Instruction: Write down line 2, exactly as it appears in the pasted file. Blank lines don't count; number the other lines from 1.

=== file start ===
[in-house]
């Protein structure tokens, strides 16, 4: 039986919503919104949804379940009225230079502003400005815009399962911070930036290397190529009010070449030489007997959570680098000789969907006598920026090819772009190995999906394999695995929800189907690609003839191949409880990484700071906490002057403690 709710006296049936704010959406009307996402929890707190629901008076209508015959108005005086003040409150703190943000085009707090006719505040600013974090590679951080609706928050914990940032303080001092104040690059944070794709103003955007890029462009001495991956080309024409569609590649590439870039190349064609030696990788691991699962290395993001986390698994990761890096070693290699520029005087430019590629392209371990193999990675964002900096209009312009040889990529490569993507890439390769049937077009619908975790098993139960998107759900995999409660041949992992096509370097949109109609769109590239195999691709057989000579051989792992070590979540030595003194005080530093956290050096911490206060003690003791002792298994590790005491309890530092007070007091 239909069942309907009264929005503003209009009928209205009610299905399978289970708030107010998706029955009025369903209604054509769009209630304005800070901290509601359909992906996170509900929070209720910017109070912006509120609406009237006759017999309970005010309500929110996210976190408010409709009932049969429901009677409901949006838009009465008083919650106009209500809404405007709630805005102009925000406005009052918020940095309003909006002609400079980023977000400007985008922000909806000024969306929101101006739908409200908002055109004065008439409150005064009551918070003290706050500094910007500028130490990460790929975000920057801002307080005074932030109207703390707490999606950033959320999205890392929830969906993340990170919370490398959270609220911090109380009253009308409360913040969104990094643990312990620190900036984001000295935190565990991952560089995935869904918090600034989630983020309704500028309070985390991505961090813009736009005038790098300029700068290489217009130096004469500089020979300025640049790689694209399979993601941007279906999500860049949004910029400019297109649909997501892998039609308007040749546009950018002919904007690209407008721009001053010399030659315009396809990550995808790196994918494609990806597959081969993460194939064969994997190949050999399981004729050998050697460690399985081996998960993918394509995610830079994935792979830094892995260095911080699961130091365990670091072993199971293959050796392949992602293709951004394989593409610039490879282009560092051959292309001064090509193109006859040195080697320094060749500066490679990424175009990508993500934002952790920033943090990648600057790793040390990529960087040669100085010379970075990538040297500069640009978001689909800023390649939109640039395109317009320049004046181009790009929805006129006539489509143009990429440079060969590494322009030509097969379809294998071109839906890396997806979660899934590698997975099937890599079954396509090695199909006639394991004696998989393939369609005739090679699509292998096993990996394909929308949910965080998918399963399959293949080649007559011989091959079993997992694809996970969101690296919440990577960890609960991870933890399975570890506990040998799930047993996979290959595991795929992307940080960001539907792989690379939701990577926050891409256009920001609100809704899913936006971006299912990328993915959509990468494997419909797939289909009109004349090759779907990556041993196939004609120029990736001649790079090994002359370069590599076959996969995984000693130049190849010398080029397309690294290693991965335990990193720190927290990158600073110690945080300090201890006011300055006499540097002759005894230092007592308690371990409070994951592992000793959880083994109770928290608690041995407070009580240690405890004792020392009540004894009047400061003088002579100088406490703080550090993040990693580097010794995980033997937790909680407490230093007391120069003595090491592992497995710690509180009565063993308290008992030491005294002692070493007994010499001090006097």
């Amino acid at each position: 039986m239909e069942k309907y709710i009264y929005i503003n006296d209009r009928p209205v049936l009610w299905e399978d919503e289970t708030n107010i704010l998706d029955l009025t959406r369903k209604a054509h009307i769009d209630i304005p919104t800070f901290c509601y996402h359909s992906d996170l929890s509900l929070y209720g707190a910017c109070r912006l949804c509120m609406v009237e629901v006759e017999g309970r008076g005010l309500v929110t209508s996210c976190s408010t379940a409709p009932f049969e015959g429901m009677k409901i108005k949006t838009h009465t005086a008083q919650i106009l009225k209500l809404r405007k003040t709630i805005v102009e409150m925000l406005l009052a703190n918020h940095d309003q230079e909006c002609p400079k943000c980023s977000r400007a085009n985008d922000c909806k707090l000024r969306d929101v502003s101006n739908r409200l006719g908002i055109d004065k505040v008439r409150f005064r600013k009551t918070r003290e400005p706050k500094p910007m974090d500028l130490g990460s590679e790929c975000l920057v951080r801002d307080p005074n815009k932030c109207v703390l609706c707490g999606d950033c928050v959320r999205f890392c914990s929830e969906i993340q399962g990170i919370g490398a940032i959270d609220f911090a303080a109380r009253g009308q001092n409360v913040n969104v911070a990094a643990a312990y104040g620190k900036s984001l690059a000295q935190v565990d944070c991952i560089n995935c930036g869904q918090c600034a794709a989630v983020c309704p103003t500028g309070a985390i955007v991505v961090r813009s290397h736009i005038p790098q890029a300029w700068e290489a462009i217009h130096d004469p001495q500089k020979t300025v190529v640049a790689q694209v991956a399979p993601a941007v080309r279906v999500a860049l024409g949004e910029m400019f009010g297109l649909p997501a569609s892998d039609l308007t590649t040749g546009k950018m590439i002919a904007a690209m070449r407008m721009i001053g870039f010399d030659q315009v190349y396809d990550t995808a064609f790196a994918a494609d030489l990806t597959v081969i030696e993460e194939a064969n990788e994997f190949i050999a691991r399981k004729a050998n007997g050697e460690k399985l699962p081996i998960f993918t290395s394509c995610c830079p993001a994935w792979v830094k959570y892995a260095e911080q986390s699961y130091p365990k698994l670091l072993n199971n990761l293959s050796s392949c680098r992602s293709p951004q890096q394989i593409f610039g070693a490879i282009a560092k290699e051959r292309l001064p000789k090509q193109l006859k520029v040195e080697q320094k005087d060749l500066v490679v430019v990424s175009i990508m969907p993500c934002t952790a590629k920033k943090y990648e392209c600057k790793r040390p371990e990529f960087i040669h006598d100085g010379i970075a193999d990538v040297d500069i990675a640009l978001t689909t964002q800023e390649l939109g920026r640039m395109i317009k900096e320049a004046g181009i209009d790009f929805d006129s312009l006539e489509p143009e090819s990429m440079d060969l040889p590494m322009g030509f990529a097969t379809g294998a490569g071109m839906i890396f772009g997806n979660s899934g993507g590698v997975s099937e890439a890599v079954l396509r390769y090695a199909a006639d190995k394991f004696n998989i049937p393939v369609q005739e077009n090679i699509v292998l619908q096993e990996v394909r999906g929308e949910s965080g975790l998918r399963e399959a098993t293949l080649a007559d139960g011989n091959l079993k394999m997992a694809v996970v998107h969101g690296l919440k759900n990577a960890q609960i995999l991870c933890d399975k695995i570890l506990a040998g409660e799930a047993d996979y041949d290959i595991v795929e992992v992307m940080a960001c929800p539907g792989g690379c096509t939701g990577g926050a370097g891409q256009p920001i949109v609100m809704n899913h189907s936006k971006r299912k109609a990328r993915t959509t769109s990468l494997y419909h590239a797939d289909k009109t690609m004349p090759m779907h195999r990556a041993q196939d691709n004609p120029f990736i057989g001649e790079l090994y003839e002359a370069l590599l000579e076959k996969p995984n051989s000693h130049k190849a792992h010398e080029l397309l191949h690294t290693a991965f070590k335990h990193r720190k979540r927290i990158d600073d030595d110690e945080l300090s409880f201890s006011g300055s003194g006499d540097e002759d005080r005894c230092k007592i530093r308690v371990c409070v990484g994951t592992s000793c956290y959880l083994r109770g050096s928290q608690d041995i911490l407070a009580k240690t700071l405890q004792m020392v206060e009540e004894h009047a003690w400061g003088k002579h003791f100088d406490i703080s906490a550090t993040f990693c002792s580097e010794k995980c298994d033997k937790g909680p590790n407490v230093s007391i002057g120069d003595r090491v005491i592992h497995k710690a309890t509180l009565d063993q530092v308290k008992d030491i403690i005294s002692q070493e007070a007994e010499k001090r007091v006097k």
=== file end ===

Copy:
């Protein structure tokens, strides 16, 4: 039986919503919104949804379940009225230079502003400005815009399962911070930036290397190529009010070449030489007997959570680098000789969907006598920026090819772009190995999906394999695995929800189907690609003839191949409880990484700071906490002057403690 709710006296049936704010959406009307996402929890707190629901008076209508015959108005005086003040409150703190943000085009707090006719505040600013974090590679951080609706928050914990940032303080001092104040690059944070794709103003955007890029462009001495991956080309024409569609590649590439870039190349064609030696990788691991699962290395993001986390698994990761890096070693290699520029005087430019590629392209371990193999990675964002900096209009312009040889990529490569993507890439390769049937077009619908975790098993139960998107759900995999409660041949992992096509370097949109109609769109590239195999691709057989000579051989792992070590979540030595003194005080530093956290050096911490206060003690003791002792298994590790005491309890530092007070007091 239909069942309907009264929005503003209009009928209205009610299905399978289970708030107010998706029955009025369903209604054509769009209630304005800070901290509601359909992906996170509900929070209720910017109070912006509120609406009237006759017999309970005010309500929110996210976190408010409709009932049969429901009677409901949006838009009465008083919650106009209500809404405007709630805005102009925000406005009052918020940095309003909006002609400079980023977000400007985008922000909806000024969306929101101006739908409200908002055109004065008439409150005064009551918070003290706050500094910007500028130490990460790929975000920057801002307080005074932030109207703390707490999606950033959320999205890392929830969906993340990170919370490398959270609220911090109380009253009308409360913040969104990094643990312990620190900036984001000295935190565990991952560089995935869904918090600034989630983020309704500028309070985390991505961090813009736009005038790098300029700068290489217009130096004469500089020979300025640049790689694209399979993601941007279906999500860049949004910029400019297109649909997501892998039609308007040749546009950018002919904007690209407008721009001053010399030659315009396809990550995808790196994918494609990806597959081969993460194939064969994997190949050999399981004729050998050697460690399985081996998960993918394509995610830079994935792979830094892995260095911080699961130091365990670091072993199971293959050796392949992602293709951004394989593409610039490879282009560092051959292309001064090509193109006859040195080697320094060749500066490679990424175009990508993500934002952790920033943090990648600057790793040390990529960087040669100085010379970075990538040297500069640009978001689909800023390649939109640039395109317009320049004046181009790009929805006129006539489509143009990429440079060969590494322009030509097969379809294998071109839906890396997806979660899934590698997975099937890599079954396509090695199909006639394991004696998989393939369609005739090679699509292998096993990996394909929308949910965080998918399963399959293949080649007559011989091959079993997992694809996970969101690296919440990577960890609960991870933890399975570890506990040998799930047993996979290959595991795929992307940080960001539907792989690379939701990577926050891409256009920001609100809704899913936006971006299912990328993915959509990468494997419909797939289909009109004349090759779907990556041993196939004609120029990736001649790079090994002359370069590599076959996969995984000693130049190849010398080029397309690294290693991965335990990193720190927290990158600073110690945080300090201890006011300055006499540097002759005894230092007592308690371990409070994951592992000793959880083994109770928290608690041995407070009580240690405890004792020392009540004894009047400061003088002579100088406490703080550090993040990693580097010794995980033997937790909680407490230093007391120069003595090491592992497995710690509180009565063993308290008992030491005294002692070493007994010499001090006097």